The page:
"What Is Dead May Never Die" was written by the story editor Bryan Cogman, based on George R. R. Martin's original book A Clash of Kings. Cogman, who is responsible for keeping the show's bible and had already written the first season's fourth episode, was present in the set for the filming of all the scenes of his episode.[1]

The chapters of the book included in the episode are Tyrion II, Arya IV, Tyrion IV, Arya V, Tyrion V, Catelyn II, Jon III, Theon II, Tyrion VI, Bran IV, Tyrion X, (chapters 8, 14, 17, 19, 20, 22, 23, 25, 28 and 44). [2]

"The “burning scene the letter” scene was interesting—it wasn’t in our outline. (...) But there was something missing—and ultimately, it had to come back to Robb. In our version of the story, Theon is very close to him—he’s the brother he never had. And I wanted to take him right up to the point of betraying his own blood—so that’s where the warning to Robb scene came from. And at first, it was more elaborate—he was going to write it, take it to a rookery, nearly give it to a maester—(...). It was going to be more of scene/scene. But it never worked, so we just went with the simple act…

Now it helped that Alfie is so bloody fantastic in the scene and that Alik Sakharov directed it as if he was directed a huge setpiece—meaning he gave it the same time and attention as a “big” scene. He did take after take after take with Alfie trying it all kinds of different ways—perfection."

— Bryan Cogman, interviewed by Westeros.org[1]

The chapters set in the Iron Islands were created specifically for the show, as the books jump directly from Balon's reveal that he intends to attack the North to Theon overseeing the preparations of the attack. To flesh out the transition and flesh out Theon's feelings on his change of loyalties Bryan Cogman included a scene of Theon writing a letter to Robb only to burn it afterwards, and the ritual baptism on the shores of Pyke. Cogman noted that, while those scenes have nearly no dialogue, are the ones he's most proud of in his episode.

Another scene created for the show was the dinner between Cersei and the children, that was written with the purpose of reminding the audience who Myrcella was, since her potential marriages were discussed in the episode. Aimee Richardson, the child actress playing Myrcella who has appeared in many past episodes as a background character, sent a note to Cogman thanking him for her "lines" in this scene.

The final scene also had to be redesigned in relation to the books, due to the constraints imposed by the location, the schedule, and the time restrictions for the child actors. Cogman's first draft was more similiar to the books, with Arya, Gendry, Lommy, and Hot Pie fleeing first and being captured afterwards, but finally it was decided to combine both scenes. He was also dismayed that he had to cut one of his favourite scenes in the books: Arya and Hot Pie charging while shouting the battle cries "Winterfell" and "Hot Pie".[1]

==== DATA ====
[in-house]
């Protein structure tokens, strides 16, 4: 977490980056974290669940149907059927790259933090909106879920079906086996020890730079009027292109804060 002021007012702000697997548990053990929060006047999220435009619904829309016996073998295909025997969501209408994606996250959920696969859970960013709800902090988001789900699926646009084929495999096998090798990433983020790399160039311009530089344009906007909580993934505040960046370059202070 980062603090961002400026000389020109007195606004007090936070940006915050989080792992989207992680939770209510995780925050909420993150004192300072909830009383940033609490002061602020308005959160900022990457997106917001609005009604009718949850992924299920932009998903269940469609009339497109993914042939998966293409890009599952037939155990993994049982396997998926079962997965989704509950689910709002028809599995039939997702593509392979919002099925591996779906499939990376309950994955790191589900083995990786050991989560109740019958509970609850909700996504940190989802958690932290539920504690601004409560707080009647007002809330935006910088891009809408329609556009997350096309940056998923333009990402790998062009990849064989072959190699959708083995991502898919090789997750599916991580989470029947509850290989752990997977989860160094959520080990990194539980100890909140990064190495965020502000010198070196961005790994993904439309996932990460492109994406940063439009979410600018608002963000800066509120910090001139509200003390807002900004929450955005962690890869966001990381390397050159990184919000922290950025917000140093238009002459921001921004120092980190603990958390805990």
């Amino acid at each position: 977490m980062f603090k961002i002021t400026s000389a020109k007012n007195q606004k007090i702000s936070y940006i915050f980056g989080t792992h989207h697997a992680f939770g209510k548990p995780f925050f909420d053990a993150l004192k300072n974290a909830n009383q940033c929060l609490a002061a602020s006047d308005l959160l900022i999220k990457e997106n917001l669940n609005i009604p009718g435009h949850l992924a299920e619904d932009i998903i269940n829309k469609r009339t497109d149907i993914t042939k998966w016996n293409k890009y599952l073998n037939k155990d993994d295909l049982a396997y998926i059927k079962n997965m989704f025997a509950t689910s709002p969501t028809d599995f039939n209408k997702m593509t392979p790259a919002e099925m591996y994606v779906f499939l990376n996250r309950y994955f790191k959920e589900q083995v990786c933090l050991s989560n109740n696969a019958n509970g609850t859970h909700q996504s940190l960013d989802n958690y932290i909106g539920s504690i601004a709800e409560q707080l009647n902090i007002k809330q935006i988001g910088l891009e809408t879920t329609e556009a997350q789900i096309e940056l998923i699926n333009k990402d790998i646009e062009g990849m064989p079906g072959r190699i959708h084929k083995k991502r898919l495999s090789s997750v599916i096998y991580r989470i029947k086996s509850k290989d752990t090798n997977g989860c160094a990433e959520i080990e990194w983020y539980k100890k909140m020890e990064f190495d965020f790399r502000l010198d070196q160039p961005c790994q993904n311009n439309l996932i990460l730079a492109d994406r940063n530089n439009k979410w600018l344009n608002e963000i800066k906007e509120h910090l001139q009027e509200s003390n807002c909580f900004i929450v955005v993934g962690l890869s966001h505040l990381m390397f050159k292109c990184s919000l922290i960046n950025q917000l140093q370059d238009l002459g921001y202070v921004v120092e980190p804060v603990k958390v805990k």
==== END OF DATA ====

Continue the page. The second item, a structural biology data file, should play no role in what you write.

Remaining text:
This episode marks the fist appearance of two new characters of great importance for the rest of the series: Lady Margaery Tyrell, the new queen of King Renly Baratheon and sister of his lover, Loras Tyrell; and Brienne of Tarth, a member of Renly's guard.

Natalie Dormer was cast as Queen Margaery, joining the regular cast of the series. Her character was aged up in relation to the book's counterpat (Dormer was 29 during the filming of season 2, while the Margaery from the books was 15), and the role has been expanded.[3]

For the role of Brienne the producers chose the the English actress Gwendoline Christie. According to the character's creator George R. R. Martin, we he saw the first batch of auctions he saw "a dozen actresses who were reading for Brienne and one actress who was Brienne", and it was one of the cases when there was any debate.[4] Due to her outstanding height (6 ft 3 in, 1.91 m) she was earmarked early on by fans of the books as a good fit for the character, and one of them even emailed her agent. Christie already knew about the role and felt that he could relate to the character after having been bullied for her height and androgynous looks. After deciding to "go all out for it", she read the books, started building up with cardio-vascular exercices and kickboxing practices, and even started to wear unisexual clothing in order to increase her own masculinity. After she had been cast she continued to train, and received extensive swordfighting and horse-riding lessons. Her last step in the process of transformation was cutting her long hair off, which she found deeply upsetting as she felt it was her last bond to her old self. The day after her hair was cut off she went to her hotel room and cried.[5]

Nikolaj Coster-Waldau (Jaime Lannister), Emilia Clarke (Daenerys Targaryen), Iain Glen (Ser Jorah Mormont), Richard Madden (Robb Stark), Liam Cunningham (Ser Davos Seaworth), Jack Gleeson (Joffrey Baratheon), Stephen Dillane (Stannis Baratheon) and Carice van Houten (Melisandre) do not appear in this episode and are not credited.

Critical response

IGN awarded the episode 8.5/10.[6] AV Club gave it A-.[7]

External Links

References and Notes

This page uses content from the English Wikipedia. The original content was at What Is Dead May Never Die. The list of authors can be seen in the page history of What Is Dead May Never Die. As with A Wiki of Ice and Fire, the content of Wikipedia is available under the Creative Commons Attribution-ShareAlike License.